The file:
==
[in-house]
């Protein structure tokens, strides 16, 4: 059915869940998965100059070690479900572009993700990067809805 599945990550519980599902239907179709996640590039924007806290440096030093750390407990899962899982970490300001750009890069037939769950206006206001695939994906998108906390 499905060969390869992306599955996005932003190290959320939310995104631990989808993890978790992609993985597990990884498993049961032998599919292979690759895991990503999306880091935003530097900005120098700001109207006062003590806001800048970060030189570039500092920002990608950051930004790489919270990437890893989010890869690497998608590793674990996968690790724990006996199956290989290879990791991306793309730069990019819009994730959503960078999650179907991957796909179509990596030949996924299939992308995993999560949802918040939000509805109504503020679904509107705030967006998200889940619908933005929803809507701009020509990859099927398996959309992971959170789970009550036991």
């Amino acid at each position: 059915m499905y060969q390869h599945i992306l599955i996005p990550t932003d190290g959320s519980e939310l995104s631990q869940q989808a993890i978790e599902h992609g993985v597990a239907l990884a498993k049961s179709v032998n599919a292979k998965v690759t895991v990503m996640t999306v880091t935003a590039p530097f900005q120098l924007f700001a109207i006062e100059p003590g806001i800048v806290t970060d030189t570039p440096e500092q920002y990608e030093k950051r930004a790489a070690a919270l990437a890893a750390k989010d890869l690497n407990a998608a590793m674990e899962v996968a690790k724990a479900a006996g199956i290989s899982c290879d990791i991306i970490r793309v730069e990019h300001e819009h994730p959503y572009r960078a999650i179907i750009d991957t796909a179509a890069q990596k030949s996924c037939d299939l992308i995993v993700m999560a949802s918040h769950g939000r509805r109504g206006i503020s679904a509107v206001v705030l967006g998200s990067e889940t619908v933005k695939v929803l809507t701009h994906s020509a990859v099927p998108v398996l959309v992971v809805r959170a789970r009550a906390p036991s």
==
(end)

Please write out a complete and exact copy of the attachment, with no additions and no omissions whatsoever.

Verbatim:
[in-house]
């Protein structure tokens, strides 16, 4: 059915869940998965100059070690479900572009993700990067809805 599945990550519980599902239907179709996640590039924007806290440096030093750390407990899962899982970490300001750009890069037939769950206006206001695939994906998108906390 499905060969390869992306599955996005932003190290959320939310995104631990989808993890978790992609993985597990990884498993049961032998599919292979690759895991990503999306880091935003530097900005120098700001109207006062003590806001800048970060030189570039500092920002990608950051930004790489919270990437890893989010890869690497998608590793674990996968690790724990006996199956290989290879990791991306793309730069990019819009994730959503960078999650179907991957796909179509990596030949996924299939992308995993999560949802918040939000509805109504503020679904509107705030967006998200889940619908933005929803809507701009020509990859099927398996959309992971959170789970009550036991």
């Amino acid at each position: 059915m499905y060969q390869h599945i992306l599955i996005p990550t932003d190290g959320s519980e939310l995104s631990q869940q989808a993890i978790e599902h992609g993985v597990a239907l990884a498993k049961s179709v032998n599919a292979k998965v690759t895991v990503m996640t999306v880091t935003a590039p530097f900005q120098l924007f700001a109207i006062e100059p003590g806001i800048v806290t970060d030189t570039p440096e500092q920002y990608e030093k950051r930004a790489a070690a919270l990437a890893a750390k989010d890869l690497n407990a998608a590793m674990e899962v996968a690790k724990a479900a006996g199956i290989s899982c290879d990791i991306i970490r793309v730069e990019h300001e819009h994730p959503y572009r960078a999650i179907i750009d991957t796909a179509a890069q990596k030949s996924c037939d299939l992308i995993v993700m999560a949802s918040h769950g939000r509805r109504g206006i503020s679904a509107v206001v705030l967006g998200s990067e889940t619908v933005k695939v929803l809507t701009h994906s020509a990859v099927p998108v398996l959309v992971v809805r959170a789970r009550a906390p036991s």